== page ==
(This article, the first in a three-part series, was excerpted from Streaming Change Data Capture: A Foundation for Modern Data Analytics. This book was published in May by O’Reilly Media and is available now for download.)

Data is creating massive waves of change and giving rise to a new data-driven economy that is only in its infancy. Organizations in all industries are shifting their business models to monetize data, understanding that doing so is critical to competition and even survival. There is tremendous opportunity as applications, instrumented devices and web traffic are throwing off reams of 1s and 0s, rich in analytics potential.

These analytics initiatives can reshape sales, operations and strategy on many fronts. Real-time processing of customer data can create new revenue opportunities. Tracking devices with Internet of Things (IoT) sensors can improve operational efficiency, reduce risk and yield new analytics insights. New artificial intelligence (AI) approaches such as machine learning can accelerate and improve the accuracy of business predictions. Such is the promise of modern analytics.

However, these opportunities change how data needs to be moved, stored, processed and analyzed, and it’s easy to underestimate the resulting organizational and technical challenges. From a technology perspective, to achieve the promise of analytics, underlying data architectures need to efficiently process high volumes of fast-moving data from many sources. They also need to accommodate evolving business needs and multiplying data sources.

To adapt, IT organizations are embracing data lake, streaming and cloud architectures. These platforms are complementing and even replacing the enterprise data warehouse (EDW), the traditional structured system of record for analytics.

Enterprise architects and other data managers know firsthand that we are in the early phases of this transition, and it is tricky stuff. A primary challenge is data integration—the second most likely barrier to Hadoop Data Lake implementations, right behind data governance, according to a recent TDWI survey, “Data Lakes: Purposes, Practices, Patterns and Platforms.”

IT organizations must copy data to analytics platforms, often continuously, without disrupting production applications (a trait known as zero-impact). Data integration processes must be scalable, efficient and able to absorb high data volumes from many sources without a prohibitive increase in labor or complexity. The table below summarizes the key data integration requirements of modern analytics initiatives.

All this entails careful planning and new technologies because traditional batch-oriented data integration tools do not meet these requirements. Batch replication jobs and manual extract, transform and load (ETL) scripting procedures are slow, inefficient and disruptive. They interrupt production, tie up talented ETL programmers and create network and processing bottlenecks. They cannot scale sufficiently to support strategic enterprise initiatives. Batch is unsustainable in today’s enterprise.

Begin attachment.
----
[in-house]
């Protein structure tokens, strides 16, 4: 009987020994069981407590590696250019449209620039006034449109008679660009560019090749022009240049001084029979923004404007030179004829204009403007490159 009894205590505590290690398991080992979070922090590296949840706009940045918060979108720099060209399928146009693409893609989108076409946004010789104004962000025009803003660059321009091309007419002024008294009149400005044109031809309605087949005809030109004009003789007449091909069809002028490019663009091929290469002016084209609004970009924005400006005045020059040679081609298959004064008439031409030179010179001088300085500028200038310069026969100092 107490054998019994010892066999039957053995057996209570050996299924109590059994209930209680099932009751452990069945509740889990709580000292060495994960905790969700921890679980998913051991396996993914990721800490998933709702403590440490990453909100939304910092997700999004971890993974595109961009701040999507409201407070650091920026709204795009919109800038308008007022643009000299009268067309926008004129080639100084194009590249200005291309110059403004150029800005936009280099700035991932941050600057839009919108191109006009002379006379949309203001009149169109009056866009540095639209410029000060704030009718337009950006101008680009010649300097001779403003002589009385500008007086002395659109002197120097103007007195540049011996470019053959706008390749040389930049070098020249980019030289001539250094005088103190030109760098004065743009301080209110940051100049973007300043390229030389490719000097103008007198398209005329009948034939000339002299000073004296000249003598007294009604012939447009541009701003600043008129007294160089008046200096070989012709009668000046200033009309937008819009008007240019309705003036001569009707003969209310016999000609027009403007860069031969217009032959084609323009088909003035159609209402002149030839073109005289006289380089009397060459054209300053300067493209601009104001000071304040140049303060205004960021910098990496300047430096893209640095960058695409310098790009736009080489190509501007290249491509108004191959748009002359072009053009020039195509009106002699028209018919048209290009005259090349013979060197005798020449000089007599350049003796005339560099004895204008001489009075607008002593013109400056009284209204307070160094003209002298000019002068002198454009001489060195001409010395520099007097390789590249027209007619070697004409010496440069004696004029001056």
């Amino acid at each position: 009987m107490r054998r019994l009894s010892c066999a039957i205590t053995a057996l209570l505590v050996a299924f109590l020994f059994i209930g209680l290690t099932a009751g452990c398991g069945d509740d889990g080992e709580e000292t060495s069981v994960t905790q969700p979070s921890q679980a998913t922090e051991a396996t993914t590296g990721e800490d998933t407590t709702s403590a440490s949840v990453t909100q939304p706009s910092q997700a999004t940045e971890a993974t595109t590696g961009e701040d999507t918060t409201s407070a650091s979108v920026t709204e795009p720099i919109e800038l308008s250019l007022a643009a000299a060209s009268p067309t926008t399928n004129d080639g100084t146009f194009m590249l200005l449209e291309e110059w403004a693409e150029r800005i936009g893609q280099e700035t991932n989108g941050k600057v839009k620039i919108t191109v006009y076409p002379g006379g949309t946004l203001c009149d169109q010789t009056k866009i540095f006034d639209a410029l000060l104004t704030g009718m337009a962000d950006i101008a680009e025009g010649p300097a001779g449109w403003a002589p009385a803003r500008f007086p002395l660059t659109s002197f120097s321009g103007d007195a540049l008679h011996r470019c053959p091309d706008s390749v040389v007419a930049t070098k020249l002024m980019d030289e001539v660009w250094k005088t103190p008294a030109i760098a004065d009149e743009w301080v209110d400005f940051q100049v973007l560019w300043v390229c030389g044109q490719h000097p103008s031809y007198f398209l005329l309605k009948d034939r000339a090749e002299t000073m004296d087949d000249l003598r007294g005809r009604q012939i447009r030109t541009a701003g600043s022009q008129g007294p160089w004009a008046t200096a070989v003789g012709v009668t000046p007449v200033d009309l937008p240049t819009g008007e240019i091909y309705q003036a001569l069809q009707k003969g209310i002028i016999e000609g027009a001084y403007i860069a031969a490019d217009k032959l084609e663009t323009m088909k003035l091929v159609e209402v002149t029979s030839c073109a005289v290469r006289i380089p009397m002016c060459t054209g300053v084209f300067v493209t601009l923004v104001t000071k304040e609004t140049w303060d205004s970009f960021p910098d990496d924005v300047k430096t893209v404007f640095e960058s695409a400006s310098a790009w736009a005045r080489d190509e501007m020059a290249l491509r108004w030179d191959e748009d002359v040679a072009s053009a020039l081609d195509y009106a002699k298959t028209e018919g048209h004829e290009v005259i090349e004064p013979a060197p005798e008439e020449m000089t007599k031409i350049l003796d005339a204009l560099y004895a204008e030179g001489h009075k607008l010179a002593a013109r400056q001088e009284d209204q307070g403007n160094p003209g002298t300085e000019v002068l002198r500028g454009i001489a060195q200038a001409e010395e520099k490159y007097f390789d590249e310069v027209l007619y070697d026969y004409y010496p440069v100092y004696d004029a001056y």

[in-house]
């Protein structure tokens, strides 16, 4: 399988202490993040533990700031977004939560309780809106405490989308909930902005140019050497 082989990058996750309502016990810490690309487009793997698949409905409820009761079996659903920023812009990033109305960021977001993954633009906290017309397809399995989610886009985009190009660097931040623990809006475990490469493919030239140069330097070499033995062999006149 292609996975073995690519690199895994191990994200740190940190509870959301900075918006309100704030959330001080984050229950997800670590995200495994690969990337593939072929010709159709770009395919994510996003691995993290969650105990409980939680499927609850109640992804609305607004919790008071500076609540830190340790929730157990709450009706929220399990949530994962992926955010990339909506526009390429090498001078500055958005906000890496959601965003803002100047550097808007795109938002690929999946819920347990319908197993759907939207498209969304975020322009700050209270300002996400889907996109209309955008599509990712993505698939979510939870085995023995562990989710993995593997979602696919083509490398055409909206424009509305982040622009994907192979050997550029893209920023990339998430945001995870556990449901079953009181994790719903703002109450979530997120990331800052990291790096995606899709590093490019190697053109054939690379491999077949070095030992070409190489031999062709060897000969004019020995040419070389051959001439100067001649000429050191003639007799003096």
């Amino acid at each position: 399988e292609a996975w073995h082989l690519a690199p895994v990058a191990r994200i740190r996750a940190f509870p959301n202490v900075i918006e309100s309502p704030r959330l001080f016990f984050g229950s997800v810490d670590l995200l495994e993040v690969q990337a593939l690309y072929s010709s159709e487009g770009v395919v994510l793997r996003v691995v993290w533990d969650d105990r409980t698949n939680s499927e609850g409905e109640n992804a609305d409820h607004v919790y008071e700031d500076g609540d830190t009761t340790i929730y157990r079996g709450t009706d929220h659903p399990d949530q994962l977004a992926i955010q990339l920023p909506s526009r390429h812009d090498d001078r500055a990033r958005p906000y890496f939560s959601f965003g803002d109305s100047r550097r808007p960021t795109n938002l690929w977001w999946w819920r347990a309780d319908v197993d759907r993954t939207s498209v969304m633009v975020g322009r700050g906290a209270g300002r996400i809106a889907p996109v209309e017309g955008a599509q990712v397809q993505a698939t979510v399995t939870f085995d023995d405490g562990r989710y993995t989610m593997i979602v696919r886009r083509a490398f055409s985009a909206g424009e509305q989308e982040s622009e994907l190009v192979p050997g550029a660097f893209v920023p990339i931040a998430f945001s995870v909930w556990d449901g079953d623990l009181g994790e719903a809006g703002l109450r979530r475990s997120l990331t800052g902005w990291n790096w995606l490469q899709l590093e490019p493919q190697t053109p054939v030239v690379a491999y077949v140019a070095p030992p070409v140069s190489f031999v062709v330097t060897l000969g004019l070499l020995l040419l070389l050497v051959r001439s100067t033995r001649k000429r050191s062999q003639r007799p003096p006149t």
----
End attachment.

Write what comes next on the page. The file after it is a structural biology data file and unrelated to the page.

The Alternative to Batch: Change Data Capture Technology

A foundational technology for modernizing your environment is change data capture (CDC) software, which enables continuous incremental replication by identifying and copying data updates as they take place. When designed and implemented effectively, CDC can meet today’s scalability, efficiency, real-time and zero-impact requirements.

Without CDC, organizations usually fail to meet modern analytics requirements. They must stop or slow production activities for batch runs, hurting efficiency and decreasing business opportunities. They cannot integrate enough data, fast enough, to meet analytics objectives. They miss business opportunities, lose customers and break operational budgets.

CDC continuously identifies and captures incremental changes to data and data structures (a.k.a. schemas) from a source such as a production database. CDC arose two decades ago to help replication software deliver real-time transactions to data warehouses, where the data is then transformed and delivered to analytics applications. Thus, CDC enables efficient, low-latency data transfer to operational and analytics users with low production impact.

The first method used for replicating production records (i.e., rows in a database table) to an analytics platform is batch loading, also known as bulk or full loading. This process creates files or tables at the target, defines their “metadata” structures based on the source, and populates them with data copied from the source as well as the necessary metadata definitions.

Batch loads and periodic reloads with the latest data take time and often consume significant processing power on the source system. This means administrators need to run replication loads during “batch windows” of time in which production is paused or will not be heavily affected. Batch windows are increasingly unacceptable in today’s global, 24×7 business environment.

CDC has three fundamental advantages over batch replication:

  • It enables faster and more accurate decisions based on the most current data; for example, by feeding database transactions to streaming analytics applications.
  • It minimizes disruptions to production workloads.
  • It reduces the cost of transferring data over the wide area network (WAN) by sending only incremental changes.

Together these advantages enable IT organizations to meet the real-time, efficiency, scalability, and low-production impact requirements of a modern data architecture.

In the next article in this series, I’ll examine how CDC is empowering enterprises to capture new data and analytics value.

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Kevin Petrie

Kevin Petrie

Kevin Petrie is a senior director at Attunity and author of Streaming Change Data Capture: A Foundation for Modern Data Analytics.